More Than 20,000 People Saved From Flood in Louisiana

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( — August 15, 2016) —The Governor of Louisiana, John Bel Edwards, warned that the heavy rain, which cause flooding in Louisiana, was not over. He added that on Saturday at least three people were reported missing, and another in the Saint Helena district, totalling four, but the number has not increased since.

The Governor said that the intensity of the storm has eased, but Edwards has told residents not to leave their homes and not go looking around even if the weather improves, reports the AP.

“Obviously, this is a serious event. It is ongoing. It is not over,” the Governor said at a news conference, announcing he had requested a disaster declaration from the Federal Emergency Management Agency. “Waters are going to continue to rise in many areas. This is no time to let your guard down.”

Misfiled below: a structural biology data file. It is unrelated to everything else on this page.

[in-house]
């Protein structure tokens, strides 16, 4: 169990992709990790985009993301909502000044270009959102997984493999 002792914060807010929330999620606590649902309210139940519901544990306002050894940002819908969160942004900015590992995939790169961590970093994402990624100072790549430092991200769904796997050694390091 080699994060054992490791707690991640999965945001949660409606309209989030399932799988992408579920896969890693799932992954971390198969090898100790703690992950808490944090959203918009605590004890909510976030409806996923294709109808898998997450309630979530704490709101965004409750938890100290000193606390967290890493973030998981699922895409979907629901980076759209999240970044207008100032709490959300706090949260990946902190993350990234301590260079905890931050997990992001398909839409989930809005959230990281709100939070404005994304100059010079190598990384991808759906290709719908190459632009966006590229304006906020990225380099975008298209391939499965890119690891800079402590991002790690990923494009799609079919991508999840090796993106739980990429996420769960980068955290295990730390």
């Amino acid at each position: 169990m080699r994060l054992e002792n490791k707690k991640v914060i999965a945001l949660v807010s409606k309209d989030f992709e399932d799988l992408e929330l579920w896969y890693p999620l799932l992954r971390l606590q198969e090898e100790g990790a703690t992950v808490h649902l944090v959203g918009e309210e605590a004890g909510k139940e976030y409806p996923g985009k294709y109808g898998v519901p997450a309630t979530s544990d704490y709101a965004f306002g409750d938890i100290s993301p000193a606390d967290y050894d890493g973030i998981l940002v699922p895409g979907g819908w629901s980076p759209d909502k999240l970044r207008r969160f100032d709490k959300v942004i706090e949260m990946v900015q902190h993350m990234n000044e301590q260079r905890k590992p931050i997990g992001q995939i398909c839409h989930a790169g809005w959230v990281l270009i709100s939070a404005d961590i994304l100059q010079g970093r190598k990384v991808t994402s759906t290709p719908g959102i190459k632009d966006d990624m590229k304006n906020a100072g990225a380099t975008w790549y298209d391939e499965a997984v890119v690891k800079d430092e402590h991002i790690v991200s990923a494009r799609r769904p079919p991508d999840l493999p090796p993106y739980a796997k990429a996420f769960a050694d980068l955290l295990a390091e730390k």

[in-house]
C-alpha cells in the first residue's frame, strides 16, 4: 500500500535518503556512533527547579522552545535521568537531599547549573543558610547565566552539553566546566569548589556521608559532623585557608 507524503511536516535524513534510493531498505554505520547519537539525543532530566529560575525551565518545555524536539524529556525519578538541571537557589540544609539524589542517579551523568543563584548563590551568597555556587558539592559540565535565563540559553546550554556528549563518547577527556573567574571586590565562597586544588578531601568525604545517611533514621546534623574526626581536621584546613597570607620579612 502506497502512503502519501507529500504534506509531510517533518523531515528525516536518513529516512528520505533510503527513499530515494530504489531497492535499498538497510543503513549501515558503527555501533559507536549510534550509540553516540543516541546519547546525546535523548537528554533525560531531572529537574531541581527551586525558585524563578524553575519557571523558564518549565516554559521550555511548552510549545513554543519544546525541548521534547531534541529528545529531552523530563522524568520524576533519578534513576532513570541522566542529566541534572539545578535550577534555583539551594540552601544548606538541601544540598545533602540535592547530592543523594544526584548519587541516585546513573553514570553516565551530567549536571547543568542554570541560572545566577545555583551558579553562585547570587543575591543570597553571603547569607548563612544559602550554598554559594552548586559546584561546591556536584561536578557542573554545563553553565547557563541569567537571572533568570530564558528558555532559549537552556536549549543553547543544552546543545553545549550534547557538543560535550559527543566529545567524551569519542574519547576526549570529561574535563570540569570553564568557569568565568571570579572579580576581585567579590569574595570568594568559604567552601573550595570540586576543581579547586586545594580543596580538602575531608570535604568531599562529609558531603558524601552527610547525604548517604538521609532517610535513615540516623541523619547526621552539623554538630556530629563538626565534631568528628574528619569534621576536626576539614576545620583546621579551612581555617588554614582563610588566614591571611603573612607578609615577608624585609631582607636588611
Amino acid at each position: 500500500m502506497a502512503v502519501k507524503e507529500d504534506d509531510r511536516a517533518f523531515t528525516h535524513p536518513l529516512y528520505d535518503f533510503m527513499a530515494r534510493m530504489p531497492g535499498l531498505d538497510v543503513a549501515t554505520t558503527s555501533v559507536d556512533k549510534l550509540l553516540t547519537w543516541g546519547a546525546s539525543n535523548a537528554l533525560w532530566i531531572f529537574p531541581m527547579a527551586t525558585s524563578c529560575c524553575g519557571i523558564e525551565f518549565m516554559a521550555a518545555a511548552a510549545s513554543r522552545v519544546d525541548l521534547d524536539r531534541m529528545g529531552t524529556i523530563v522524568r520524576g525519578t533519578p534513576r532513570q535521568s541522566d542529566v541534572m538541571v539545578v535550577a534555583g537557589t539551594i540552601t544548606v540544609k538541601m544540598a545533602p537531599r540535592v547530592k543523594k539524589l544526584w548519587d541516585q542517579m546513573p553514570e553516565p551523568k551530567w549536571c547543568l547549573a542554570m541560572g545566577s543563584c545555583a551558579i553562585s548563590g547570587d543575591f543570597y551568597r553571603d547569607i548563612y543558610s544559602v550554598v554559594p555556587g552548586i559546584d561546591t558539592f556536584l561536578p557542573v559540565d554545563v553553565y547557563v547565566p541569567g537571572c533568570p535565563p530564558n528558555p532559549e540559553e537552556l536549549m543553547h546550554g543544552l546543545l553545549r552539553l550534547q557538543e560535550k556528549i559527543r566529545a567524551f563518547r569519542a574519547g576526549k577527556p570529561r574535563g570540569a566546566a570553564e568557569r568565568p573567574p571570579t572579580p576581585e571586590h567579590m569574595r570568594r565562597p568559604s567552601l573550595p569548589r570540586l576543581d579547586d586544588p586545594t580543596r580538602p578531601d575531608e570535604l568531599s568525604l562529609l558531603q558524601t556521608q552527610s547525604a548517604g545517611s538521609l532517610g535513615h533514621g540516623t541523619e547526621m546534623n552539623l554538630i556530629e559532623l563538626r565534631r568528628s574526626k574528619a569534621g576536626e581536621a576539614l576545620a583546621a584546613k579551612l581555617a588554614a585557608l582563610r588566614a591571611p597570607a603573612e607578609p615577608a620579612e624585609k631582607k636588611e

He previously declared a state of emergency, with schools closing down, as well as state institutions and many roads and highways.

Hundreds were airlifted from a church and more than 5,000 took refuge in shelters.

A meteorologist from the National Weather Service in Louisiana described this flood as historic and added that there is nothing really comparable to it. Torrential rain has been falling for days, with many areas around Baton Rouge, La., receiving 10 to 15 inches of water in 48 hours. More than 21 inches of rain had fallen in Livingston, near Baton Rouge, from Thursday morning to Saturday morning

The National Weather Service has issued a warning that during the weekend, the flooding could spread to some parts of southern Mississippi and southeastern Louisiana, including New Orleans.

The same states were hit by floods in March this year, when at least four people died, and thousands of houses were damaged.

Although the storm that caused the flooding has subsided and moved to the west, forecasters warned that lingering scattered showers could exacerbate the flooding in the Baton Rouge area. About 1 inch of rain was forecast over south-central Louisiana and 1 to 2 inches across east Texas and western and central Louisiana.